Hollow alliance with Musharraf yields only empty promises

March 28, 2002|By Timothy Towell

WASHINGTON - Since claiming to join the U.S.-led war on terrorism nearly six months ago, Pakistani ruler Gen. Pervez Musharraf has publicly recast himself as a leader committed to routing out extremism at home and abroad and to dedicating his government to the establishment of a "democratic, Islamic welfare state."

If true, this would be an impressive turnaround after a military career spent pursuing an opposite agenda.

The gruesome attacks this month against Americans in Pakistan and those between the country's long-feuding Muslim sects are clear indications that, despite ambitious pledges, little has been done to stem the tide of extremism in Pakistan.

General Musharraf won international praise in January after a speech in which he promised to reform the madrassas, or religious schools, that have turned out a generation of Islamic extremists, to round up all active Islamic militants and to ban the activities of five fundamentalist groups that, with past help from Pakistan's military-intelligence complex, have exported jihad to the Islamic battlefronts in Bosnia, Chechnya, Kashmir and Afghanistan.

Based largely on these promises, the general was awarded a victory lap through Washington and various European capitals, where he collected nearly $2 billion with which to carry out his ambitious plans.

But if such resolute action was taken by its military leader, why has Pakistan continued to slip toward anarchy? What has changed since May 1999, when Indian intelligence intercepted a telephone call from General Musharraf to his then-deputy, Lt. Gen. Mohammad Aziz, in which the former boasted, "We have them [Islamic militants] by the scruff of the neck, and whenever desired we can regulate the situation."

Regrettably, the Western argument that General Musharraf, as a moderate and respected military ruler, is the best hope for reining in the militants in his country coincides neither with his portrayal of himself as a victim of their crimes nor with his competing claim of combating these groups.

In an interview with The Nation, Pakistan's largest English daily, a month after General Musharraf's landmark speech, his minister for religious affairs, Mehmood Ghazi, seemingly overturned the general's education reform plan by countering that "Western countries either lack information or lack sincerity about madrassas. ... It is absolutely clear that no religious school is involved in the training of terrorists."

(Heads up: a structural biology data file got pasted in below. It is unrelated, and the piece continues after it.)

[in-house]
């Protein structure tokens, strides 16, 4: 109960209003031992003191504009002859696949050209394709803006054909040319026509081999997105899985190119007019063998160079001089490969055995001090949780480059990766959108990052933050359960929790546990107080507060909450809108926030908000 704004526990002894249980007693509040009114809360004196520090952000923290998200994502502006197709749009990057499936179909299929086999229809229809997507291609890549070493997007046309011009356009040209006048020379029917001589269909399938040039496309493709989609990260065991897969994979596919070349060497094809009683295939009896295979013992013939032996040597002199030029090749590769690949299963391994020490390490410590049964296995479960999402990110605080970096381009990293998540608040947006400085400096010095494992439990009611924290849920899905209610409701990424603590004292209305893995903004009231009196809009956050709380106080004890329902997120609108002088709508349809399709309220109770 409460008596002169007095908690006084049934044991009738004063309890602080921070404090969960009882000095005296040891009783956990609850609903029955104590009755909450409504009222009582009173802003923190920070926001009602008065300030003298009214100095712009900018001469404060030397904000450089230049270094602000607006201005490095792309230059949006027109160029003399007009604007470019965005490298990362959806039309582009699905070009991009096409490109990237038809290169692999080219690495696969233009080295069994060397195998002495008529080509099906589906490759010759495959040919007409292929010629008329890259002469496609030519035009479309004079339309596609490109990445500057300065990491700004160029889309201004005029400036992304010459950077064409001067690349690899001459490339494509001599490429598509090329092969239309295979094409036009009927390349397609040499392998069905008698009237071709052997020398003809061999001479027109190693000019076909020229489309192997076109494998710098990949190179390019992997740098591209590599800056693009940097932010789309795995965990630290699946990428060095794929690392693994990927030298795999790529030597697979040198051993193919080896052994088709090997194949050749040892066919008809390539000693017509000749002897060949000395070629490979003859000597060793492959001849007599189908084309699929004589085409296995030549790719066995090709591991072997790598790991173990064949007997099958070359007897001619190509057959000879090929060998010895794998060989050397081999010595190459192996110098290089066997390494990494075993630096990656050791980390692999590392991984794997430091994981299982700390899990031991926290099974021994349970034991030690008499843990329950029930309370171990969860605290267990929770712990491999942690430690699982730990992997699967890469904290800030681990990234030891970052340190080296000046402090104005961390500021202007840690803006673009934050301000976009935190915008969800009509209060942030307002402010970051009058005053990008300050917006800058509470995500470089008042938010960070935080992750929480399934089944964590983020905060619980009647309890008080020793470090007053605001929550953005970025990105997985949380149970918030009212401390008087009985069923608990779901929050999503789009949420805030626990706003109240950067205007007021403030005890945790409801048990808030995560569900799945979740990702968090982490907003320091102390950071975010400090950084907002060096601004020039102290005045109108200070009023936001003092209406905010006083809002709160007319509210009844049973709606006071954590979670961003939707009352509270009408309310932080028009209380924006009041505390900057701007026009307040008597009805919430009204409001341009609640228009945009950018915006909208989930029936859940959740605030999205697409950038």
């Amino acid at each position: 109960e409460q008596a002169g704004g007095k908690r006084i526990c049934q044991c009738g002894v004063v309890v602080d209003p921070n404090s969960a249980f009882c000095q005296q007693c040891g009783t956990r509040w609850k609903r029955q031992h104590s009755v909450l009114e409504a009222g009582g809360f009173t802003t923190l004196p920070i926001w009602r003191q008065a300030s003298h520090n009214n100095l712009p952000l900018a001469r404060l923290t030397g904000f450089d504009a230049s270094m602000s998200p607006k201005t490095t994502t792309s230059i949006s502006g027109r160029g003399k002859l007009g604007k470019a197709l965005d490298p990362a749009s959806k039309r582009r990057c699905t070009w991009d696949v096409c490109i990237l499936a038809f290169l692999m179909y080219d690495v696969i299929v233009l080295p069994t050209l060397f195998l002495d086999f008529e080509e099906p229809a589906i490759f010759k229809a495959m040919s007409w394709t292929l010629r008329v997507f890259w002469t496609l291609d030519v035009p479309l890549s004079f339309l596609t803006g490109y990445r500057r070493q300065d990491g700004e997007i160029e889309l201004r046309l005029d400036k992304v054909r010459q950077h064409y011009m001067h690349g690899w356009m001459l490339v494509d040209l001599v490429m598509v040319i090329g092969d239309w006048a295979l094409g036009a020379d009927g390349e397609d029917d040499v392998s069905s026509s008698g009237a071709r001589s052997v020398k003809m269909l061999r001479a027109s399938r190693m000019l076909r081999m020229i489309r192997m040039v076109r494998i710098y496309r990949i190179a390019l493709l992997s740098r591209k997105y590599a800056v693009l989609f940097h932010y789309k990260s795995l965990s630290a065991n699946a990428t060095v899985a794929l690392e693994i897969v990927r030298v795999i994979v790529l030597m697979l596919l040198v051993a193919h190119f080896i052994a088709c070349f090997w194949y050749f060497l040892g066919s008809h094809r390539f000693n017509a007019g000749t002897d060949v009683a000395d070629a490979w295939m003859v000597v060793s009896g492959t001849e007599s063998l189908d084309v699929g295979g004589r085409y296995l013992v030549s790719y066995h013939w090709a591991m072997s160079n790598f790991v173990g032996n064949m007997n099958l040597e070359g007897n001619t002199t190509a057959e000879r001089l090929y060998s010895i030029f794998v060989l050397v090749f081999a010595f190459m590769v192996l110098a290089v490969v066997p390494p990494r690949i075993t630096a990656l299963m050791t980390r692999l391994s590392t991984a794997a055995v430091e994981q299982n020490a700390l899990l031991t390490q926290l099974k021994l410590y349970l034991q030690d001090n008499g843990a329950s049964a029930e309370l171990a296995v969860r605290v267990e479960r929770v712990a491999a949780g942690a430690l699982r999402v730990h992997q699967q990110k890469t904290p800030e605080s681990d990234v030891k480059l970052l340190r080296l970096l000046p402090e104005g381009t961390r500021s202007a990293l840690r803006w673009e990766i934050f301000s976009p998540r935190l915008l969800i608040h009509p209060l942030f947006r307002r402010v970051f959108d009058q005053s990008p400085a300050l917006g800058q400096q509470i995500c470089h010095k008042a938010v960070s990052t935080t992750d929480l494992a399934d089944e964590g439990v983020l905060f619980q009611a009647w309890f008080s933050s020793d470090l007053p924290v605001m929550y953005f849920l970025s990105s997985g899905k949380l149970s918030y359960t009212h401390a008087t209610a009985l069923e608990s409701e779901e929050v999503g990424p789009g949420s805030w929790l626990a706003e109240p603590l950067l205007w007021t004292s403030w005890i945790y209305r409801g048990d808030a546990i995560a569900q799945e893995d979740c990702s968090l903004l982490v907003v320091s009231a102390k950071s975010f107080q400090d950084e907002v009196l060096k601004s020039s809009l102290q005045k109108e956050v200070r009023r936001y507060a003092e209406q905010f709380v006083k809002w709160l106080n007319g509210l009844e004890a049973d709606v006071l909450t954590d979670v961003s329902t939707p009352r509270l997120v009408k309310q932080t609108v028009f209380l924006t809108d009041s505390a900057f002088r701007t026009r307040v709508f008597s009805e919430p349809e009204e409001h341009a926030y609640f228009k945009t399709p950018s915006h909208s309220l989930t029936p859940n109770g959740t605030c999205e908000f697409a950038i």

And while the government has touted the closing of several of these schools, it is loath to admit to a general increase in enrollment in other parts of the country.

Most disturbing has been the decision this month to offer a "conditional amnesty" and release nearly all of the 2,000 hardened militants rounded up during the government's highly publicized and widely applauded crackdown last month.

In a secret directive issued March 7 and made public 10 days later in Pakistan's regional press, Interior Minister Moinuddin Haider instructed the governors of Pakistan's four provinces to release those detainees on the condition that they sign a statement in which "they declare that they will give up militancy for good" and "pledge to stay away from active politics for two years." To enforce this toothless fiat, local police have been instructed to keep certain militants "under observation to ensure that [they] fulfill [their] promise of good conduct."

Is this what General Musharraf meant by reforming the system? Should we forget that Ahmed Omar Saeed Sheikh, the principal defendant in the killing of American Daniel Pearl, was also under "observation" by Pakistan's intelligence service when he committed his crime?

Despite U.S. diplomatic pressure and a growing military presence in the country, General Musharraf's loyalty to these groups and their cause clearly remains strong and will prevent him from adequately reining them in. U.S. officials should realize this and no longer put American lives at risk by continuing to accept and reward the empty promises of Pakistan's military ruler.

As the situation on the ground worsens, Pakistan's leaders should be held strictly accountable for the acts of violence they unofficially sanction.

These events should serve as a lesson to U.S. policymakers that alliances conceived through coercion are as hollow as the promises that support them.

Timothy Towell was an ambassador to Paraguay under President George H.W. Bush and deputy chief of protocol and deputy director of the Peace Corps under President Ronald Reagan. He recently returned from a research trip to South Asia.

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